pumpkin to let it roll around in the car on the way home. The 
outer shell of the pumpkin can be damaged by YOU after 
it has made the trip from the field to the market unscathed.
  
Take along cushioning like beach towels, etc. to secure
the pumpkins  for their ride to your house for 
their moment of decorating glory. 

Here are the pumpkins/gourds I have left to work with after
cleaning up the rotten mess I allowed to happen:

The best way to keep a human's skin from getting an infection
holds true for a pumpkin's skin too...keep it clean. 

Wash the pumpkins with an all purpose and/or disinfectant cleaner.

You are removing bacteria and mold spores from the pumpkin's
skin which could cause problems in the future. This also allows
you to recheck the pumpkins for possible problems areas to watch.

Of course, you will be removing visible dirt from the field where
the pumpkin has been growing in this step and also preparing for 
the next important step in prolonging the life of your pumpkin.

      I never knew this before my research but soaking your pumpkins
in a water/bleach bath is very beneficial.  I think I might
 have used more bleach than recommended (an 8-second
 "pour"  of bleach into a water-filled storage container...
the recommended  ratio is 1 part bleach to 10 parts water)
 but it seems no harm done. 

This kills any hard cord bacteria or mold that was not destroyed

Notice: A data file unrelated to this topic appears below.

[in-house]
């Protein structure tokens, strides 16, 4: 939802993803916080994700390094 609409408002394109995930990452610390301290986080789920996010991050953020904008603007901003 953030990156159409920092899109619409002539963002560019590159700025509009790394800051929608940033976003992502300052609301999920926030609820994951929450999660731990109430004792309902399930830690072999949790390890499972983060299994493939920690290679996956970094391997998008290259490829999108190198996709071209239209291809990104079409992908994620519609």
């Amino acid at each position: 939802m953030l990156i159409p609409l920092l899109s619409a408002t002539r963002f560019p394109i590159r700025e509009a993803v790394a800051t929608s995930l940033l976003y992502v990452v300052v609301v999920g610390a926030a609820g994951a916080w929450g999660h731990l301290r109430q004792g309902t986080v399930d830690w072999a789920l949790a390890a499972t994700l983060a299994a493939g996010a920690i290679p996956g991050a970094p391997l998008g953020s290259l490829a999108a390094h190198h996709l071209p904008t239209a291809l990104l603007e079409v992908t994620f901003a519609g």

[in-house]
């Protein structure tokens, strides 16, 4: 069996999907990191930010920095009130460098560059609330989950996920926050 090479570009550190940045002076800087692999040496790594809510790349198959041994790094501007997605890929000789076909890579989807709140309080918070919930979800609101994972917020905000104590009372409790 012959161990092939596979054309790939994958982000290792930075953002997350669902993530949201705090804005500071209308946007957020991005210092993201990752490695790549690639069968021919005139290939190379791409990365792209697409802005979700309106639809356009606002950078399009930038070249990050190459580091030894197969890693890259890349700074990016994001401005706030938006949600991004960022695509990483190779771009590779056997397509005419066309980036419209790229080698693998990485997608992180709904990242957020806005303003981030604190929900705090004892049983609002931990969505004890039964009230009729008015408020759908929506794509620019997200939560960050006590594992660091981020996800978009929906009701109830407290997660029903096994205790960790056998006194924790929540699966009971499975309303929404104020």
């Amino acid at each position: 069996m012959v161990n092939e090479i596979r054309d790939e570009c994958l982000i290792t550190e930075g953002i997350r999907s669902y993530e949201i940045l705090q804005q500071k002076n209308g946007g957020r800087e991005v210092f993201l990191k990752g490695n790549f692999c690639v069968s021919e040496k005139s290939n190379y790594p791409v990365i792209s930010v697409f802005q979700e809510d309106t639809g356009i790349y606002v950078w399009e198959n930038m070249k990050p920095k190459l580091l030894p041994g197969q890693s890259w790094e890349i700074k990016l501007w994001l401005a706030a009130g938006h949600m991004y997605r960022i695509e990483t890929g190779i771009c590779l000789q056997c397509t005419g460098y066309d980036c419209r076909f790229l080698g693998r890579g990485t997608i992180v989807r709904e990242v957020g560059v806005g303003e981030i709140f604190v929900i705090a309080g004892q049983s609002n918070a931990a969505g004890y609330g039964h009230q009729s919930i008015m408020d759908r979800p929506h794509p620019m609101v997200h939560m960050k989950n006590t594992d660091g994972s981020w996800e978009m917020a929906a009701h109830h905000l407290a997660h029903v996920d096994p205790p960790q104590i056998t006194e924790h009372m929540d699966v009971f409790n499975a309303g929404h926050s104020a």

by just wiping down the pumpkins with a cleaner. Soak the 
pumpkins about 30 minutes.  Most of my pumpkins floated so
I rotated them about 15 minutes each side (not exact but about).

For large pumpkins you may need to rotate and flip.

Pat the pumpkins dry when you take them out of the 
water/bleach solution.  Be sure to soak up the solution if it 
gathers/pools at the indentation of where the stem and 
pumpkin meet. Too much of the  water/bleach 
solution sitting on the pumpkin could be a negative.

After being such a bad pumpkin caretaker I tried to mend my 
ways by "babying" the remaining pumpkins.  I was careful not
to nick them with fingernails, I sat them down gently always and
 let them come in the house to dry out on a beach towel. 

Learn from my evil ways and never leave little gourds/pumpkins
in plastic bags. I'm surprized any of the little ones "lived" but 
they did.  Mold was the culprit in taking some of them.  Mold 
needs four things to propogate: mold spores, mold food, warm
temperatures and moisture...all of these were present in the 
plastic bags that I left them in.

  Most mold control strategies consist of a combination of